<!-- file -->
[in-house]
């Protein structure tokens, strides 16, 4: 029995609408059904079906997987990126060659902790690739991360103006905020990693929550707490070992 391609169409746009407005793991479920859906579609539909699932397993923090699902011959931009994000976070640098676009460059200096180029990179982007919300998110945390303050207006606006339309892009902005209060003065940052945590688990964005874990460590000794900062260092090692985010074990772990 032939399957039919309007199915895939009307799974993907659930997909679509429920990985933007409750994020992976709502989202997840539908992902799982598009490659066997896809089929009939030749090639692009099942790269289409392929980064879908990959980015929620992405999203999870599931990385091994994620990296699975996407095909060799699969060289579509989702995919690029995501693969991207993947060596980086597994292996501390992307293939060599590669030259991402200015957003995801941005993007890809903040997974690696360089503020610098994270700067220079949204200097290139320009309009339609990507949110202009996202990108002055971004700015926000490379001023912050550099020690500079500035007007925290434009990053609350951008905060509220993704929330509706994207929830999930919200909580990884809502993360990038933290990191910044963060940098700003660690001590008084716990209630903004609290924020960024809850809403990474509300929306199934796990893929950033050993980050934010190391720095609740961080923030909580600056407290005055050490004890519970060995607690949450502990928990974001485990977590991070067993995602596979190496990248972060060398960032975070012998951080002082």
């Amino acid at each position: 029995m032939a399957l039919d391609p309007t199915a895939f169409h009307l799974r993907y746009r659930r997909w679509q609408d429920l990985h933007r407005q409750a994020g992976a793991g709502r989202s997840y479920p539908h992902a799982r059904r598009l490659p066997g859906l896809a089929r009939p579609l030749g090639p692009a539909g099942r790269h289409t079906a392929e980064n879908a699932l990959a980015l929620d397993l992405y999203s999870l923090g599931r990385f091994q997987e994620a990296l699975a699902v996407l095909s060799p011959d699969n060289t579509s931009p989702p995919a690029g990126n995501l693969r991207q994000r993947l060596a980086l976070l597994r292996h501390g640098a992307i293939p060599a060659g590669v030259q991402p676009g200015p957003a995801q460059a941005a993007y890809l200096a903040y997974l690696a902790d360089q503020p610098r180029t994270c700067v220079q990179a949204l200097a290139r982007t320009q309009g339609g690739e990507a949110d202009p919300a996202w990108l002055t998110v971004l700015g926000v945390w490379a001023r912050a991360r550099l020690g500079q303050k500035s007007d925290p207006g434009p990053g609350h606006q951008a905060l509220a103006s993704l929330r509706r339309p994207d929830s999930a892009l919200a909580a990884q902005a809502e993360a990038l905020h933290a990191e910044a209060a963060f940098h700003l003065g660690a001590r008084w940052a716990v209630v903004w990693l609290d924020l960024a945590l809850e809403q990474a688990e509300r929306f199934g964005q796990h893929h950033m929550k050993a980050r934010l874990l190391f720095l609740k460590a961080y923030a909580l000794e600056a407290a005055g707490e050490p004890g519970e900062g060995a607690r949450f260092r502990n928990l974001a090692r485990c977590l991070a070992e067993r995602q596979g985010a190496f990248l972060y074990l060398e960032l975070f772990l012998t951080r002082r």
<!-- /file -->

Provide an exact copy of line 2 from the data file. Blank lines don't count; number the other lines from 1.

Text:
């Protein structure tokens, strides 16, 4: 029995609408059904079906997987990126060659902790690739991360103006905020990693929550707490070992 391609169409746009407005793991479920859906579609539909699932397993923090699902011959931009994000976070640098676009460059200096180029990179982007919300998110945390303050207006606006339309892009902005209060003065940052945590688990964005874990460590000794900062260092090692985010074990772990 032939399957039919309007199915895939009307799974993907659930997909679509429920990985933007409750994020992976709502989202997840539908992902799982598009490659066997896809089929009939030749090639692009099942790269289409392929980064879908990959980015929620992405999203999870599931990385091994994620990296699975996407095909060799699969060289579509989702995919690029995501693969991207993947060596980086597994292996501390992307293939060599590669030259991402200015957003995801941005993007890809903040997974690696360089503020610098994270700067220079949204200097290139320009309009339609990507949110202009996202990108002055971004700015926000490379001023912050550099020690500079500035007007925290434009990053609350951008905060509220993704929330509706994207929830999930919200909580990884809502993360990038933290990191910044963060940098700003660690001590008084716990209630903004609290924020960024809850809403990474509300929306199934796990893929950033050993980050934010190391720095609740961080923030909580600056407290005055050490004890519970060995607690949450502990928990974001485990977590991070067993995602596979190496990248972060060398960032975070012998951080002082």